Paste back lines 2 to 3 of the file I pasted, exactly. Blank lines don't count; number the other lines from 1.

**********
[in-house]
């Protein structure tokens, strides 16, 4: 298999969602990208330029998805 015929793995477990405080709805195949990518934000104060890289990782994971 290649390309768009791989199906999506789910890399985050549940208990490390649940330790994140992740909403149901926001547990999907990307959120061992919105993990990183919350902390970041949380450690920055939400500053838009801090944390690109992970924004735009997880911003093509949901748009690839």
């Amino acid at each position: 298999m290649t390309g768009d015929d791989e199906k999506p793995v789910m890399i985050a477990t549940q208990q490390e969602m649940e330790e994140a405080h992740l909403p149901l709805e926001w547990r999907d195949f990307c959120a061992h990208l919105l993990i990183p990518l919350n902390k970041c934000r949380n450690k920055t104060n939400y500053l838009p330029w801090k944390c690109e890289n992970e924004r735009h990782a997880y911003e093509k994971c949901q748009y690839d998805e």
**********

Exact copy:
């Protein structure tokens, strides 16, 4: 298999969602990208330029998805 015929793995477990405080709805195949990518934000104060890289990782994971 290649390309768009791989199906999506789910890399985050549940208990490390649940330790994140992740909403149901926001547990999907990307959120061992919105993990990183919350902390970041949380450690920055939400500053838009801090944390690109992970924004735009997880911003093509949901748009690839």
């Amino acid at each position: 298999m290649t390309g768009d015929d791989e199906k999506p793995v789910m890399i985050a477990t549940q208990q490390e969602m649940e330790e994140a405080h992740l909403p149901l709805e926001w547990r999907d195949f990307c959120a061992h990208l919105l993990i990183p990518l919350n902390k970041c934000r949380n450690k920055t104060n939400y500053l838009p330029w801090k944390c690109e890289n992970e924004r735009h990782a997880y911003e093509k994971c949901q748009y690839d998805e």